Microsoft’s updated terms also state that they collect basic information from you and your devices, including for example ‘app use data for apps that run on Windows’ and ‘data about the networks you connect to.’

Users who chose to enable Microsoft’s personal assistant software ‘Cortana’ have to live with the following invasion to their privacy: ‘To enable Cortana to provide personalized experiences and relevant suggestions, Microsoft collects and uses various types of data, such as your device location, data from your calendar, the apps you use, data from your emails and text messages, who you call, your contacts and how often you interact with them on your device. Cortana also learns about you by collecting data about how you use your device and other Microsoft services, such as your music, alarm settings, whether the lock screen is on, what you view and purchase, your browse and Bing search history, and more.’ But this is not all, as this piece of software also analyses undefined ‘speech data’: ‘we collect your voice input, as well your name and nickname, your recent calendar events and the names of the people in your appointments, and information about your contacts including names and nicknames.’

But Microsoft’s updated privacy policy is not only bad news for privacy. Your free speech rights can also be violated on an ad hoc basis as the company warns:

‘We will access, disclose and preserve personal data, including your content (such as the content of your emails, other private communications or files in private folders), when we have a good faith belief that doing so is necessary to’, for example, ‘protect their customers’ or ‘enforce the terms governing the use of the services’.”

[posted: Sep. 7 2015. source]

June 01 2015

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Tags: Surveillance
Reposted fromSAIGONMARKET SAIGONMARKET

May 30 2015

mr-absentia

“Obama warned that inaction to extend key Patriot Act provisions, which can extend the [NSA spying] program for two months, could hinder counterterrorism efforts by the NSA.

He said that there are only a ‘handful of senators’ who are blocking the extension of those provisions.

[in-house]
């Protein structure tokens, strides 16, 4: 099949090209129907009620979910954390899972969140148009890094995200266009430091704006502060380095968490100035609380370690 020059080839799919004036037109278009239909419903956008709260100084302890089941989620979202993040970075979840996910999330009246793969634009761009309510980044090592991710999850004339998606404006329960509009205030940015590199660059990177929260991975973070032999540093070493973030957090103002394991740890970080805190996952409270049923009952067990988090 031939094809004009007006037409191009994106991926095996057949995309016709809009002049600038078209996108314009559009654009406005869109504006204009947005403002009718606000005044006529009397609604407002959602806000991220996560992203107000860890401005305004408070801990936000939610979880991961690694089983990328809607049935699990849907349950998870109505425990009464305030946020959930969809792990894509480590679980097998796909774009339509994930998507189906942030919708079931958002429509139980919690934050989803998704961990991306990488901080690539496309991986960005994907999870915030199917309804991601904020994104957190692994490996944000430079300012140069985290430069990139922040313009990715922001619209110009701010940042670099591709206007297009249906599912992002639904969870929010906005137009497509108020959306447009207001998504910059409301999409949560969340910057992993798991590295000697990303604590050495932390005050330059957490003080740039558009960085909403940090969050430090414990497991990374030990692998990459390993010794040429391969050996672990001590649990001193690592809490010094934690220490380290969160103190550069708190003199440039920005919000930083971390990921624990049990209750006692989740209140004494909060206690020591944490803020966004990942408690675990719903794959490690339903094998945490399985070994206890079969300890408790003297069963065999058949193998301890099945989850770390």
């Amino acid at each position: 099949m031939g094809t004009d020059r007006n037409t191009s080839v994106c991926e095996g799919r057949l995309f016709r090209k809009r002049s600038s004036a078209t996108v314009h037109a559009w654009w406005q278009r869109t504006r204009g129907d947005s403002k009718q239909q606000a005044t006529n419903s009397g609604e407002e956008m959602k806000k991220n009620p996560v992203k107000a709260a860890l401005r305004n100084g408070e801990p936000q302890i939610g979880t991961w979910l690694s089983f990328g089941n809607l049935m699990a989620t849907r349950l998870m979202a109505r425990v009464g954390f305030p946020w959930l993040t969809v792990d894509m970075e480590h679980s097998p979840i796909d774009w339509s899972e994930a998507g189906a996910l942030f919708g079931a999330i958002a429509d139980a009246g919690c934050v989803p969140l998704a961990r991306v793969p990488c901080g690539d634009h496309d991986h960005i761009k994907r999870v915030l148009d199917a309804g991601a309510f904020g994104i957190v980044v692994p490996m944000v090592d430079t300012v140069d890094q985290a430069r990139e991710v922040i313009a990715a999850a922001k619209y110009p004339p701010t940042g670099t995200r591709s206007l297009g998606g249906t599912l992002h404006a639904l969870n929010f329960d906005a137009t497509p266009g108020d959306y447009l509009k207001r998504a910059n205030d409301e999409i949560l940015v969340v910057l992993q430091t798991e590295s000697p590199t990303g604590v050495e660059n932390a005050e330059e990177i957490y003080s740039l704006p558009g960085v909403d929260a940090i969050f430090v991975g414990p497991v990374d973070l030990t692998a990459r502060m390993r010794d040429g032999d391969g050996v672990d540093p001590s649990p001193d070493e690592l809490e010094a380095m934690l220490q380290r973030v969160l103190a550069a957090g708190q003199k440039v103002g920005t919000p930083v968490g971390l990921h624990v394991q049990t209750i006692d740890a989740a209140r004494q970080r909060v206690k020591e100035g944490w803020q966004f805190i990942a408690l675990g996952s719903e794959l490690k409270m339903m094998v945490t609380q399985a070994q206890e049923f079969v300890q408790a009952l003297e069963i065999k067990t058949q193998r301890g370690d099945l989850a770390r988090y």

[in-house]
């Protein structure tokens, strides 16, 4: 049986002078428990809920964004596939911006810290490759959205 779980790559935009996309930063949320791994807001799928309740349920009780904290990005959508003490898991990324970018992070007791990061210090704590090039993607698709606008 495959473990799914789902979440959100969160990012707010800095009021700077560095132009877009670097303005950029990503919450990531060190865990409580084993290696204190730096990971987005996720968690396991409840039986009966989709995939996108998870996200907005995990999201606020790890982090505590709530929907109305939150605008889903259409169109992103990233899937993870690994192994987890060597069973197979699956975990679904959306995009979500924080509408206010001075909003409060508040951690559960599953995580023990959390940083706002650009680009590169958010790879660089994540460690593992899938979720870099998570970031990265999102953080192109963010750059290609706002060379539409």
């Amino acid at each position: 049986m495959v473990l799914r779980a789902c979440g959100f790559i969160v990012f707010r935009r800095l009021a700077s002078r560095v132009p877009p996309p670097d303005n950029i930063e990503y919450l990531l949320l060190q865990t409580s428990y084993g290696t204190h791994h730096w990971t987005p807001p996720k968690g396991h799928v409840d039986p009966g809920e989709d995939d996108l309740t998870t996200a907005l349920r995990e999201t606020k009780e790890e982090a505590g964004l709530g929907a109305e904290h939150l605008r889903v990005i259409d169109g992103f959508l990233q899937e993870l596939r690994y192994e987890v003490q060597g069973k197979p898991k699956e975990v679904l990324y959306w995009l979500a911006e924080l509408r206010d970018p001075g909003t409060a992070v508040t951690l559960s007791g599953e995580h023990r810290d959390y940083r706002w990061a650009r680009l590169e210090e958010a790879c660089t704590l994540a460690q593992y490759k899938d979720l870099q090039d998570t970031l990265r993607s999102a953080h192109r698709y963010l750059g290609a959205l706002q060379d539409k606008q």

Section 215 of the Patriot Act allows the NSA to collect any telephone and business records relevant to a counterterrorism investigation.

The section, which expires at midnight on May 31, was rejected by the Senate on May 23. The vote was 45-54, which fell short of the 60-vote threshold.

‘I don't want us to be in a situation in which for a certain period of time those authorities go away, and suddenly we're dark,’ Obama said.

‘Heaven forbid we've got a problem where we could have prevented a terrorist attack or apprehended someone who is engaged in dangerous activity, but we didn't do so simply because of inaction in the Senate,’ the US president added.”

Obama urges Congress to renew NSA spying program (PressTV, May 30 2015)

May 15 2015

mr-absentia

Israel sentences Palestinian to 9 months for Facebook posts

“The Israeli magistrate's court in Jerusalem handed the sentence to Omar al-Shalabi after he was convicted of inciting anti-Jewish violence and supporting ‘terror’ in posts and comments on Facebook.

Al-Shalabi was one of eight Palestinian men detained in December 2014 in East Jerusalem under the same charges.

Their indictment said that Israeli intelligence had monitored the men's Facebook postings since last June, after three Israeli settlers were kidnapped and killed in the occupied West Bank.

The intelligence said that their online comments had raised tensions across Jerusalem and encouraged acts of ‘terrorism.’

They cited in particular postings on the murder of 16-year-old Muhammad Abu Khdeir, who was kidnapped and killed by a group of Jewish extremists in July, as well as on a spate of Palestinian attacks on Israeli military and civilians that mostly took place in occupied East Jerusalem.

The indictment included details of the Facebook postings such the number of ‘likes,’ ‘shares’ and ‘comments’ by friends on Facebook.”

“Israelis on social media routinely and openly incite violence against Palestinians, especially during heightened periods of tensions such as this summer's military offensive on Gaza, but none have yet faced prosecution.”

May 10 2015

mr-absentia

April 30 2015

mr-absentia
mr-absentia
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Tags: Surveillance
Reposted frome-gruppe e-gruppe

April 28 2015

mr-absentia

The Police State is already here.

from mathbabe.org (via thereisnogod):

  • 28,000 residents are being surveilled
  • 300 “crews,” a designation that rises to “gangs” when there are arrests,
  • Officers trawl Facebook, Instagram, Twitter, YouTube, and other social media for incriminating posts
  • They pose as young women to gain access to “private” accounts
  • Parents are not notified
  • People never get off these surveillance lists
  • In practice, half of court cases actually use social media data to put people away
  • NYPD cameras are located all over Harlem as well

April 02 2015

mr-absentia
  • democracynow: The Intercept received a leaked document detailing the “suspicious signs” checklist used by the U.S. Transportation Security Administration to identify potential terrorists. Could you be a target next time you are waiting in line at airport security?

  • anarcho-queer: I thought this was a satire post by The Onion until I checked the source and realized this is real.

Reposted byin-god-we-trust in-god-we-trust